One of the most common concerns people have is knowing what to say or do when a loved one dies. When it happens, even within our own families, we often don’t know what to say or do. Others don’t know what to say to us. So often, the response is to say or do nothing. The avoidance comes not out of a lack of compassion but out of a fear of saying or doing the wrong thing.
It’s an all-too-common dilemma that we face. Here are some counseling tips for supporting someone through this very confusing time.
Tips for Expressing Support
- Ask how the person is feeling or doing. Yes, they are grieving but the feelings that come with grief can be many and complicated. Avoid saying, “I know how you feel.” You don’t. You may have experienced similar loss and can empathize but your experience is unique to you. Simply asking “how are you doing” or “how are you feeling” shows care, concern and respect for the person’s loss.
- It’s ok to say “I don’t know what to say.” That statement shows a genuineness in your caring for the person’s loss. Not every expression of condolence has to be a flowery, emotion-laden speech. Sometimes a simple act of reaching out conveys the most powerful support.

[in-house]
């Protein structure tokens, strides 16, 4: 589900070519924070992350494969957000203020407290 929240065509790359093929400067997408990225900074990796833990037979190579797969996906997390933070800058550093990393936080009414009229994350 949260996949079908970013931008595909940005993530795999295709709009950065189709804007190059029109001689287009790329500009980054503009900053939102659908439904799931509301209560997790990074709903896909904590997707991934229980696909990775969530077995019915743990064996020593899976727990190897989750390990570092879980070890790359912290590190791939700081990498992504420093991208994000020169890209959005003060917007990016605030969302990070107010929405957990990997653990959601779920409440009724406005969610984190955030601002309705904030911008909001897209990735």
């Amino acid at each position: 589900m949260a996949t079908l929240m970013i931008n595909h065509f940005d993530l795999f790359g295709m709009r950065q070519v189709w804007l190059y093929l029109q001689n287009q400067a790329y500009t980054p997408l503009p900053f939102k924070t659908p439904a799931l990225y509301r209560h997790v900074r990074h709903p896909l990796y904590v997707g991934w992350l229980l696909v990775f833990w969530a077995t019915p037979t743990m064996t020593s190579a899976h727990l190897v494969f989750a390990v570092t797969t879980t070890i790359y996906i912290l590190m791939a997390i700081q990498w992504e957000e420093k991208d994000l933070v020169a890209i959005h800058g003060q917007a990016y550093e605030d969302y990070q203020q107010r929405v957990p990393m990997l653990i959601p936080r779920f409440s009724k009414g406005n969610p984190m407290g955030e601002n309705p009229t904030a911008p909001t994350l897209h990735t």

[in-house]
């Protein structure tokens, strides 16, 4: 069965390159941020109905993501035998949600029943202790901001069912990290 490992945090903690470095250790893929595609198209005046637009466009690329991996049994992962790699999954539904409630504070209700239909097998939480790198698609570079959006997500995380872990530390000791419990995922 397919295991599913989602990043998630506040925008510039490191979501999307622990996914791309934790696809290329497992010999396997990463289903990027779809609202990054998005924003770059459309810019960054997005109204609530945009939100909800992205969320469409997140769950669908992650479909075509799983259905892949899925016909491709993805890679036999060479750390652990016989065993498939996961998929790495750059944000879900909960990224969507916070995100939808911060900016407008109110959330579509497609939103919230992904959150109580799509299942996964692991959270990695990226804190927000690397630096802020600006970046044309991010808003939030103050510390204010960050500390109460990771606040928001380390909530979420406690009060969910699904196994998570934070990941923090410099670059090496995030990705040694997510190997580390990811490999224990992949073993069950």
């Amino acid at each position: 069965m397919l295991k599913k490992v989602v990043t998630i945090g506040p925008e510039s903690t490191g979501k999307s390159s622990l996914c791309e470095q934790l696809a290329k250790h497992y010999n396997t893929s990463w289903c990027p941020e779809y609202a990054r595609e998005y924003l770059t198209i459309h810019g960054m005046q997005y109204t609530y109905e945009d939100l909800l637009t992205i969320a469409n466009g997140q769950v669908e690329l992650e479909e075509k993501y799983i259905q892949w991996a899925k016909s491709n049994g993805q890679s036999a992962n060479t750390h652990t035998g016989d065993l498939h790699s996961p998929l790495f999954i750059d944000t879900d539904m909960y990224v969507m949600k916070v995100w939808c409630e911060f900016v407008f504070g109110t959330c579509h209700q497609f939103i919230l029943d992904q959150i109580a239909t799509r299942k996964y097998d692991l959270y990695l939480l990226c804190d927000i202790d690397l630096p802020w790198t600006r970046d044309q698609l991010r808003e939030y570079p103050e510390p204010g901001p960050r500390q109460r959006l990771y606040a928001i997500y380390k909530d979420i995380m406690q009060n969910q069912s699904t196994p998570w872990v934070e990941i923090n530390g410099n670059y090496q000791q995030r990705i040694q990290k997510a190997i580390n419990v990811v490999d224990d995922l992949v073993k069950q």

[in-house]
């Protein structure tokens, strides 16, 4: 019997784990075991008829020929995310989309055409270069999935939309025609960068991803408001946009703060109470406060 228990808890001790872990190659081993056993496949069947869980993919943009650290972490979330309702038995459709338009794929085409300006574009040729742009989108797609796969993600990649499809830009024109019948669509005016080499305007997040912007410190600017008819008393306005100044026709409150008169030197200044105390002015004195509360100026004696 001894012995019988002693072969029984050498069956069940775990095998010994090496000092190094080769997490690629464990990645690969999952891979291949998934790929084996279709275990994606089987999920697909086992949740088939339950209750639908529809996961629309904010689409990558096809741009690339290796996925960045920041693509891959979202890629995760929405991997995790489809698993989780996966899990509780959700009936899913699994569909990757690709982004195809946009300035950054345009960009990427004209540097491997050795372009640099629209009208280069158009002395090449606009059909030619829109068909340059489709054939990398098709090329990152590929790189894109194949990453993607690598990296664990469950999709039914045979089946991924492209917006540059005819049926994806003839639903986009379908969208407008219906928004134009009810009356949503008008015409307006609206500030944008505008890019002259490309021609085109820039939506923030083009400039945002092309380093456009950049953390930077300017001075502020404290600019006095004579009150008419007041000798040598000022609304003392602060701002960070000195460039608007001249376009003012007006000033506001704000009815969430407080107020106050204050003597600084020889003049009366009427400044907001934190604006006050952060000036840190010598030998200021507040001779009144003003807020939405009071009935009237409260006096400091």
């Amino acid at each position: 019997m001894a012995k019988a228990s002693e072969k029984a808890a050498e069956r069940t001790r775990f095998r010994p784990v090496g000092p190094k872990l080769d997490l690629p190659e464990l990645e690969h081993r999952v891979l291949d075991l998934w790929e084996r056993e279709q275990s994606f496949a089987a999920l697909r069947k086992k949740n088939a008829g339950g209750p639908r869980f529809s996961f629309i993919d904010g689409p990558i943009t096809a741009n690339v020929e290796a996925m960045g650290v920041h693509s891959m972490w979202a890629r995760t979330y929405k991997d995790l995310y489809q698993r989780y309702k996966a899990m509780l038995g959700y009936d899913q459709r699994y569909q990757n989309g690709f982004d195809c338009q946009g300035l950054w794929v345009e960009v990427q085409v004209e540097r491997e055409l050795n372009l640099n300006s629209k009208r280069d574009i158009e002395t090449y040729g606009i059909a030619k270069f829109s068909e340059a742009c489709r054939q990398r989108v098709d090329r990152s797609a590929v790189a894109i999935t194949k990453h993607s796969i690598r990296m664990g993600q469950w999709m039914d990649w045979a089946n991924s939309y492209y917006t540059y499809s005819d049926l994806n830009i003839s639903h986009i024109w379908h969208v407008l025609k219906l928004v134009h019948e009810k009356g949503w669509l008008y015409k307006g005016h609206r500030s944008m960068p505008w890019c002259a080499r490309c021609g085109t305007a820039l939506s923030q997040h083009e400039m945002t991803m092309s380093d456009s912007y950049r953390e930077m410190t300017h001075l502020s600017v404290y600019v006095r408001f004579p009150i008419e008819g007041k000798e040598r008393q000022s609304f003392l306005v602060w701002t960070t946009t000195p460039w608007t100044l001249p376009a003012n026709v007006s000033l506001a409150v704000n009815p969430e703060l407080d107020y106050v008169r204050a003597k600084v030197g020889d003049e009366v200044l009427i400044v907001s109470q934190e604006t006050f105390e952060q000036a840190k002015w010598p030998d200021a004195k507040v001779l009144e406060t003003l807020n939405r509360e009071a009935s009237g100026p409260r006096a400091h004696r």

- Ask what you can do. “What can I do to support you?” Sometimes the grieving person needs support but is reluctant to reach out. At the moment, they may not know what they need. That’s ok. Offering support opens the door for reaching out later.
- Acknowledge the loss. Sometimes we hear about someone’s loss but don’t see them until much later. Acknowledging the loss expresses caring. “I heard your mom died. I’m sorry.” It’s ok to use the word “died.”
- Be willing to share silent moments. Sometimes a grieving person is not ready to talk about their pain but needs emotional support. Don’t let the discomfort of an “awkward silence” convince you that you aren’t “doing” anything for the person. One very powerful way to support someone is to simply sit with them. Your physical presence can provide a sense of calm and peace for the person in pain. A smile, a nod, the squeeze of a hand is sometimes all that is needed.
- Avoid spiritual or religious references. Unless you know for certain the person’s beliefs, making reference to things like “God’s plan” or their loved one “being in a better place” may be quite upsetting or hurtful. They may be angry or conflicted about the loss and their beliefs.
- Let the person speak about the death. We often want to avoid topics that may upset someone. The fact is, being able to talk about the experience can be cathartic and healing. They may tell the story over and over. Doing so helps the person to process and make sense of what has happened. Listen patiently.
It isn’t always easy to know what to say to when someone dies. A good rule of thumb is to speak kindly and from the heart.
If you or a loved one is struggling with a loss, a grief counselor can provide counseling and support to those grieving, or offer guidance to those who want to help support a loved one.
This article is provided by the mental health editorial team at Thriveworks, now celebrating the newly established Thriveworks Fredericksburg Counseling.